ALBANY, New York - Almost 45 years after America's bloodiest prison rebellion, a historian's new account names troopers and Attica prison guards that investigators believed fatally shot hostages and many unarmed inmates.
Heather Ann Thompson also writes that authorities knew hostages would die, and details Gov. Nelson Rockefeller's secret efforts afterward to establish an acceptable narrative of what happened.
Rockefeller ordered the retaking of the maximum-security prison in western New York on Sept. 13, 1971. The 1,300 inmates who rioted over conditions four days earlier and controlled part of the prison had clubs, knives and makeshift weapons and threatened to kill hostages.
When state police and guards stormed the facility after negotiations stalled, they fatally shot 29 inmates and 10 hostages.
"They knew they were going to kill the hostages," Thompson told The Associated Press on Friday.
Details from the book were first published Saturday by the Rochester Democrat and Chronicle. Thompson's book quotes officials who were involved, acknowledging that in advance. Authorities also never gave the inmates ultimatums, deciding not to tell them they were coming with guns blazing if they didn't surrender, she said.
The University of Michigan historian cites from public archives and court documents, some never before public, in "Blood on the Water" scheduled for release later this month. She found a large cache in an Erie County court storage area a decade ago, no longer available, while getting repeatedly thwarted by state officials. They denied formal records requests on the ground that grand jury records are not public, though there are many other documents in the files, she said.
"This is hugely controversial even today," Thompson said. "There's no statute of limitations on murder. And there's no statute of limitations on the possibility of filing civil rights cases."
A particular document contains notes from a series of meetings held in the pool house of Rockefeller's mansion in the weeks afterward that were attended by the governor, his top aides, the assistant state attorney general in charge of the investigation and the state police and prison officials in charge of retaking the prison.
"These potential indictees were now at the home of the governor of New York working with the head of the Attica investigation to get a formal narrative of what happened at Attica secured," Thompson wrote. "Also there to help do this were other members of the State Police who had firsthand knowledge of exactly what had gone down."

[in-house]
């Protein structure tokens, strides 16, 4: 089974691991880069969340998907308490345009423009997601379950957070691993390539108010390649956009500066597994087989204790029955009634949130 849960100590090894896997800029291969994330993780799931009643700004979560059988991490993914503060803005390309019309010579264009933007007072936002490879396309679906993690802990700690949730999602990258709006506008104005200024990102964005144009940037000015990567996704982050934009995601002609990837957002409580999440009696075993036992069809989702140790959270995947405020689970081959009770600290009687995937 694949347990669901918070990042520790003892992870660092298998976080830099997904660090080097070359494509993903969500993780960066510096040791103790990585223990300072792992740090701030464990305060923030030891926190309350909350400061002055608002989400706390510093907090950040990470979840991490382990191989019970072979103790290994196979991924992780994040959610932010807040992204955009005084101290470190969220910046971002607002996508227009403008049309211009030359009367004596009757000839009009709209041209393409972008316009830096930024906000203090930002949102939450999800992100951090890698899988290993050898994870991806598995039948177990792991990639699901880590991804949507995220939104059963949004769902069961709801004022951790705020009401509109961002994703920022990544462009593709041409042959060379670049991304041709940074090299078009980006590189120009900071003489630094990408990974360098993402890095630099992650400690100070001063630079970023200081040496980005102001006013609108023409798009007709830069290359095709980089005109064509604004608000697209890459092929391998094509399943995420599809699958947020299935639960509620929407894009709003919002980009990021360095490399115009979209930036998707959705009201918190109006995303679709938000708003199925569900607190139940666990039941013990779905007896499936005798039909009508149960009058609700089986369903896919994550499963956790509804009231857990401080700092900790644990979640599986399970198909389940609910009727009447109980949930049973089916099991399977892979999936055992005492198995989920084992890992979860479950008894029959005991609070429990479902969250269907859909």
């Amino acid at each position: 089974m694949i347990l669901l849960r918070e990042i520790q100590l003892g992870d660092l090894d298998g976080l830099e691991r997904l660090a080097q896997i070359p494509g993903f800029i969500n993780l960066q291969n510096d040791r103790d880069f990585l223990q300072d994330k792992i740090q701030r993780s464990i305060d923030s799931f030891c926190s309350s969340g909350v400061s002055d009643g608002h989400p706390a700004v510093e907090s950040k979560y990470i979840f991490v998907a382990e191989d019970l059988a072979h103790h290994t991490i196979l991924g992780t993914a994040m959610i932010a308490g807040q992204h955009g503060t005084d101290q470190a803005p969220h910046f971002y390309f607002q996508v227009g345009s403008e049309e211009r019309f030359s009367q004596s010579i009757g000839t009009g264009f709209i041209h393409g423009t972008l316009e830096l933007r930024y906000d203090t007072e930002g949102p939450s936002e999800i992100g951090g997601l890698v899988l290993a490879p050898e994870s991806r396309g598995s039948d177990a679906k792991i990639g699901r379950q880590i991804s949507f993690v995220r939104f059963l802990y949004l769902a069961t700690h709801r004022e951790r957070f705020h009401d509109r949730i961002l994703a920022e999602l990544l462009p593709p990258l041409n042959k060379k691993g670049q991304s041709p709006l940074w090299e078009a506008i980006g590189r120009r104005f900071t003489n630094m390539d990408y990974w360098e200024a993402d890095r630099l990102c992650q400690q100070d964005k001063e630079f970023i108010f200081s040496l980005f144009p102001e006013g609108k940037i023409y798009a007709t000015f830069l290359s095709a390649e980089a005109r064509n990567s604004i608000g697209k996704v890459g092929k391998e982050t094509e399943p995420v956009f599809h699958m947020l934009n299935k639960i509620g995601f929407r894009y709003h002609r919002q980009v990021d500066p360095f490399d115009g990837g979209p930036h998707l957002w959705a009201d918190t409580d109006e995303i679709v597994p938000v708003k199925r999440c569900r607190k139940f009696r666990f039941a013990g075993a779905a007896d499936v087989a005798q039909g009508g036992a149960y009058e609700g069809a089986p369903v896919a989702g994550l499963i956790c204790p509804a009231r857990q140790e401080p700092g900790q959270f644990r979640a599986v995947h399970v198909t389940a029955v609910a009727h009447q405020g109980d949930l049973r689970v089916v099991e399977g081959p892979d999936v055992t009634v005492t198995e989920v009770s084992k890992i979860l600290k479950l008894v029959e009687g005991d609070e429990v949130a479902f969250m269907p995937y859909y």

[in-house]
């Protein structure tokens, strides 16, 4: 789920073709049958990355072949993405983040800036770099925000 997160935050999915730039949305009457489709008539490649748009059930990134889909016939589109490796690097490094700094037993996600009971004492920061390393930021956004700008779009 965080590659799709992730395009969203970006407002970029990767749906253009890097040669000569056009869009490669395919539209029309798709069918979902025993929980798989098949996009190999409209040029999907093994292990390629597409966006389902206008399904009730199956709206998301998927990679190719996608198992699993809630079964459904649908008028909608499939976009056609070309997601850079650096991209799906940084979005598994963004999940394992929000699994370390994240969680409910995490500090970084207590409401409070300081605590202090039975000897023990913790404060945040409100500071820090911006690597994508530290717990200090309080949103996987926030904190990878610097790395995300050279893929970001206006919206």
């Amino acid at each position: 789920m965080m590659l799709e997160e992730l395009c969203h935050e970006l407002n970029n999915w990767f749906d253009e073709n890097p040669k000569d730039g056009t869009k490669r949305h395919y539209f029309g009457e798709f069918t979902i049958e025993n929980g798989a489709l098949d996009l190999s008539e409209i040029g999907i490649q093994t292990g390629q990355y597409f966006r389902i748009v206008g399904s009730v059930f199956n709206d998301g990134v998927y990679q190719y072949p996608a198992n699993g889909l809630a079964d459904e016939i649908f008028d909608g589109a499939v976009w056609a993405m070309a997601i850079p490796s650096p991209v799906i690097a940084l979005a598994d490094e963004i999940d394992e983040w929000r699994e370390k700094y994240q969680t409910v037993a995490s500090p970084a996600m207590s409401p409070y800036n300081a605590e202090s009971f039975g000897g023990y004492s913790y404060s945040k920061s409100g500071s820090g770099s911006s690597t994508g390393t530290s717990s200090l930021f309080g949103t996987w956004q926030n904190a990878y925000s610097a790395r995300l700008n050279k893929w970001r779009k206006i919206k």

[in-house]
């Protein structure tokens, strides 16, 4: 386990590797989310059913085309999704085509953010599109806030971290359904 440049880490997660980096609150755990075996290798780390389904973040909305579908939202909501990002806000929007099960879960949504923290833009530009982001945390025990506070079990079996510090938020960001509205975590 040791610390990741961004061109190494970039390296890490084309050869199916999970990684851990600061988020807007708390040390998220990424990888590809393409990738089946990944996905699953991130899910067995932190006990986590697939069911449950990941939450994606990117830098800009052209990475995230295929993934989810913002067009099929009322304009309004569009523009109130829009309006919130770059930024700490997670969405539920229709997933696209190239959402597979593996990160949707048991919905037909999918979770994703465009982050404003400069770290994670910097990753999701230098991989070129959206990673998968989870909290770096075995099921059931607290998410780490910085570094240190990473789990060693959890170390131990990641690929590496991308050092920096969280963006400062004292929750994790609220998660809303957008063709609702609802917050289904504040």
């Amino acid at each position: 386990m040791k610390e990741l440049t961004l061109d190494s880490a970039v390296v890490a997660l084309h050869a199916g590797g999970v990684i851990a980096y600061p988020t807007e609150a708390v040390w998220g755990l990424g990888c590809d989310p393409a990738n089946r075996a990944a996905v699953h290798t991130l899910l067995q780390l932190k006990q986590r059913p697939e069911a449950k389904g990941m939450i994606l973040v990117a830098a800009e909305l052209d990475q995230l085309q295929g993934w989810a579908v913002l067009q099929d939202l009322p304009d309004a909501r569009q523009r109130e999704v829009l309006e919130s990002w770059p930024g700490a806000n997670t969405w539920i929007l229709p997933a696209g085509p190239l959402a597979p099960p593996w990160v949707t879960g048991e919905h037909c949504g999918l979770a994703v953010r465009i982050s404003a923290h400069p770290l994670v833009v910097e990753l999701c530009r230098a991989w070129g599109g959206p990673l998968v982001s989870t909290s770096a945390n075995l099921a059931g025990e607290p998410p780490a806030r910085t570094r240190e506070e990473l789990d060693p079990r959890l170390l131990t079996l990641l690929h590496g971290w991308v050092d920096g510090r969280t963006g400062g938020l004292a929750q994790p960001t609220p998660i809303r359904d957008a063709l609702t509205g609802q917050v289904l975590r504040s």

Among the topics discussed was one particular trooper who had shot with his own .357 magnum at close range at an inmate whose skull was riddled with bullets, Thompson wrote. According to an internal police memo, he was asked to resign four days later, told he wouldn't then be prosecuted.
One hostage was killed by a .44 Magnum rifle, eventually recovered from a prison guard, she wrote. "Numerous documents from the Attica investigation indicated that everyone knew exactly who had killed John Monteleone - everyone but John Monteleone's family."
New York Attorney General Eric Schneiderman recently sought public disclosure of long hidden records of one Attica investigation, prompted by families of the slain hostages, resulting in the release last year of 46 pages. They included accounts from two National Guardsmen and a doctor who said they saw injured inmates beaten with clubs and others with wounds indicating they'd been tortured as troopers and guards retook control.
Ex-prosecutor Malcolm Bell, who joined the criminal investigation in 1973, wrote an earlier book describing how he spent the next year building grand jury cases toward indicting a half-dozen state troopers for murder or manslaughter, 60 or 70 for reckless endangerment, and several ranking officers for what he believed was a cover-up. He was taken off the case. One trooper was later indicted for reckless endangerment.
Bell didn't name shooters in his book and said Thompson shouldn't have published the names. Her sources included investigators' documents and statements given by troopers themselves.
"What's important about those memos is they were works in progress," Bell said. "I think she has a good book there that has this small but serious flaw, serious in terms of those people involved."
Thompson said it's important to note that she does not anywhere call anyone a murderer, which would require a court ruling, very unlikely 45 years later, though it was clear authorities believed troopers fired recklessly and criminally. She felt obliged as a historian to keep names in, she said.
The AP obtained a copy of the book Friday. It couldn't independently determine the names of the 14 troopers and six correction officers identified by investigators as shooters and has decided not to identify them.